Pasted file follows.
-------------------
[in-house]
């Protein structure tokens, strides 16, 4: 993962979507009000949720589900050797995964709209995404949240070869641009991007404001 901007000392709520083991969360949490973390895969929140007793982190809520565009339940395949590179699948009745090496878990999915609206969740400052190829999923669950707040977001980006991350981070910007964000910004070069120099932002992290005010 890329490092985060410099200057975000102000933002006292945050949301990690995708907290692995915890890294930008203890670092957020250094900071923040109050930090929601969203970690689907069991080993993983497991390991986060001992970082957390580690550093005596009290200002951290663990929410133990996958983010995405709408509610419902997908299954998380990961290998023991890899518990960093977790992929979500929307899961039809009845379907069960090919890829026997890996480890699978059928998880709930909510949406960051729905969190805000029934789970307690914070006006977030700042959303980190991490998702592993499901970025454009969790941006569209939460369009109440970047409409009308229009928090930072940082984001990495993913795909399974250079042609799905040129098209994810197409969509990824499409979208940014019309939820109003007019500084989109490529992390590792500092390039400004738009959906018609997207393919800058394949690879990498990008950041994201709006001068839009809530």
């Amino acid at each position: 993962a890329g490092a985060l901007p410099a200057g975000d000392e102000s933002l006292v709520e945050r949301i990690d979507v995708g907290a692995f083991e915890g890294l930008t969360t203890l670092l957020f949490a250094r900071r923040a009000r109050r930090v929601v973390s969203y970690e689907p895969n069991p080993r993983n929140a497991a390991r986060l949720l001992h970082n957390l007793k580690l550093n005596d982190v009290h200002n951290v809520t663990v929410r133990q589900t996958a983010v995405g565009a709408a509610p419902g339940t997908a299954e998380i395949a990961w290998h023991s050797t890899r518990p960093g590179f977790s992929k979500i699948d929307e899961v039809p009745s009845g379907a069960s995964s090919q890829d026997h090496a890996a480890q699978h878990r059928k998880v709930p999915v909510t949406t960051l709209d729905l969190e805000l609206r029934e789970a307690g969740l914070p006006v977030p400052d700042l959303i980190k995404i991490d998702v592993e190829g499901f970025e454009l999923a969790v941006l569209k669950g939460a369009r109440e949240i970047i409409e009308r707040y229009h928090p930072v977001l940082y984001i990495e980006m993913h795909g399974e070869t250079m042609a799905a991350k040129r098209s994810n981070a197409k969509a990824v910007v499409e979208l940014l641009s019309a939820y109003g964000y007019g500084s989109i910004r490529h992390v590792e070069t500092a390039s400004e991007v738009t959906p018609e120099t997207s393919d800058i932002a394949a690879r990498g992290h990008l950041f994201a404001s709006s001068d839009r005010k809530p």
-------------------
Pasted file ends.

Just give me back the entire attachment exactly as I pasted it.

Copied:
[in-house]
């Protein structure tokens, strides 16, 4: 993962979507009000949720589900050797995964709209995404949240070869641009991007404001 901007000392709520083991969360949490973390895969929140007793982190809520565009339940395949590179699948009745090496878990999915609206969740400052190829999923669950707040977001980006991350981070910007964000910004070069120099932002992290005010 890329490092985060410099200057975000102000933002006292945050949301990690995708907290692995915890890294930008203890670092957020250094900071923040109050930090929601969203970690689907069991080993993983497991390991986060001992970082957390580690550093005596009290200002951290663990929410133990996958983010995405709408509610419902997908299954998380990961290998023991890899518990960093977790992929979500929307899961039809009845379907069960090919890829026997890996480890699978059928998880709930909510949406960051729905969190805000029934789970307690914070006006977030700042959303980190991490998702592993499901970025454009969790941006569209939460369009109440970047409409009308229009928090930072940082984001990495993913795909399974250079042609799905040129098209994810197409969509990824499409979208940014019309939820109003007019500084989109490529992390590792500092390039400004738009959906018609997207393919800058394949690879990498990008950041994201709006001068839009809530």
């Amino acid at each position: 993962a890329g490092a985060l901007p410099a200057g975000d000392e102000s933002l006292v709520e945050r949301i990690d979507v995708g907290a692995f083991e915890g890294l930008t969360t203890l670092l957020f949490a250094r900071r923040a009000r109050r930090v929601v973390s969203y970690e689907p895969n069991p080993r993983n929140a497991a390991r986060l949720l001992h970082n957390l007793k580690l550093n005596d982190v009290h200002n951290v809520t663990v929410r133990q589900t996958a983010v995405g565009a709408a509610p419902g339940t997908a299954e998380i395949a990961w290998h023991s050797t890899r518990p960093g590179f977790s992929k979500i699948d929307e899961v039809p009745s009845g379907a069960s995964s090919q890829d026997h090496a890996a480890q699978h878990r059928k998880v709930p999915v909510t949406t960051l709209d729905l969190e805000l609206r029934e789970a307690g969740l914070p006006v977030p400052d700042l959303i980190k995404i991490d998702v592993e190829g499901f970025e454009l999923a969790v941006l569209k669950g939460a369009r109440e949240i970047i409409e009308r707040y229009h928090p930072v977001l940082y984001i990495e980006m993913h795909g399974e070869t250079m042609a799905a991350k040129r098209s994810n981070a197409k969509a990824v910007v499409e979208l940014l641009s019309a939820y109003g964000y007019g500084s989109i910004r490529h992390v590792e070069t500092a390039s400004e991007v738009t959906p018609e120099t997207s393919d800058i932002a394949a690879r990498g992290h990008l950041f994201a404001s709006s001068d839009r005010k809530p």